Phillip Potenziano is superintendent of Brunswick schools.

Last month’s column focused on the benefits of music, particularly playing an instrument.

I’d like to stay on that path for this piece and focus on the instrument we all have, the one we were born with, and that is our voice.

There’s something magical about music. While I’ll never perform at Carnegie Hall, I admittedly sing along with the music streaming in my car and I truly enjoy walking through a school and hearing our students singing in a music class or during rehearsal of a school production. You might say the halls are alive with the sound of music.

The brilliance of Taylor Swift and the success of hit shows like “American Idol” and “Glee” have given rise to the popularity of the chorus and similar performing groups.

At the Brunswick School Department, we’re seeing strong participation numbers, and that’s very good news, as joining a chorus or a choir offers a long list of benefits to students.

Children who sing in choruses have academic success and learn valuable life skills, according to a 2009 study by Chorus America. The study, funded in part by the National Endowment for the Arts, found that chorus members earn better grades and, according to their parents, see improvement in several courses, including math and language arts, since joining the choir.


The parents in the survey also reported improvement in work habits, memory, practice and homework habits, as well as the ability to manage emotions and creativity – all traits conducive to learning and development.

The study confirmed something we see in Brunswick, that participants in chorus become better team players and have more advanced social skills (benefits that also come with other activities, clubs and even sports).

Ashley Albert, choir director at Brunswick High School, says participation in choir or band teaches students, in a very real way, the importance of tenacity and grit. “They work hard, day after day, to create something, aiming for perfection. It’s a pretty amazing thing.”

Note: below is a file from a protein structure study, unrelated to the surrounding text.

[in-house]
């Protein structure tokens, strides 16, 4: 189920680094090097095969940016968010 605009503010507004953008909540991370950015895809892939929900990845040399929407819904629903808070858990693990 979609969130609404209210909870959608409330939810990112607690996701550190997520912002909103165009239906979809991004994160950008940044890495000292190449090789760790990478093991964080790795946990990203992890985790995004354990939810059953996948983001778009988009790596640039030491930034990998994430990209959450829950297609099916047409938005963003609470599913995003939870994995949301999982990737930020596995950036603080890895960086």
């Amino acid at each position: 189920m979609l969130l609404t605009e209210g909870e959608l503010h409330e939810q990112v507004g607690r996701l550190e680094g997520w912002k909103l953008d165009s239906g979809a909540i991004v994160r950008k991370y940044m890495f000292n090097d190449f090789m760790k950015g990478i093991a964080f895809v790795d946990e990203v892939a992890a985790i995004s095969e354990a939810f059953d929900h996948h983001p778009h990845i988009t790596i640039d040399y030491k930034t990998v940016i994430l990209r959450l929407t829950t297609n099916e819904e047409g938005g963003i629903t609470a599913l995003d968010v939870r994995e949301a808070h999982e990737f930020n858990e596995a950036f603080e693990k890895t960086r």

Chorus groups, like many other performing arts, create a closeness and bond among participants. Singers who perform in a larger group rely on everyone to do their best as part of a team. While there may be a few solos, success is largely based on the collective voices harmonizing together. As a member, everyone depends on you – as do you on them – to create something beautiful and uplifting.

Most importantly, activities like chorus provide a support network that is much needed by many students in these challenging times. This connection and sense of belonging goes a long way in an age where children are bombarded on social media with unrealistic definitions of body image, intelligence and popularity.

“A big thing we hear from parents is that it gave their child a place to belong and feel that someone believed in them, and where they could be part of something greater than themselves,” Albert said. “It helps them find their voice, their own confidence, not just in singing or playing an instrument, but finding their voice as a person.”


Albert tells me that for many students, that one place – music room, art room, etc. – is the reason they come to school and the only place they can be themselves, where they feel safe and accepted.

Chorus members leave school with friendships, memories and a love of music that will stay with them for life, whether the future performance means a Broadway stage, singing lullabies to an infant or a superintendent humming a favorite tune in his office.

A quote about choirs caught my eye: “I love to hear a choir. I love the humanity to see the faces of real people devoting themselves to a piece of music. I like the teamwork. It makes me feel optimistic about the human race when I see them cooperating like that.”

This quote is from a former choir singer from England named Paul McCartney. I wonder if he’d like to stop by my office for a duet. Now that would really be something.

Comments are not available on this story.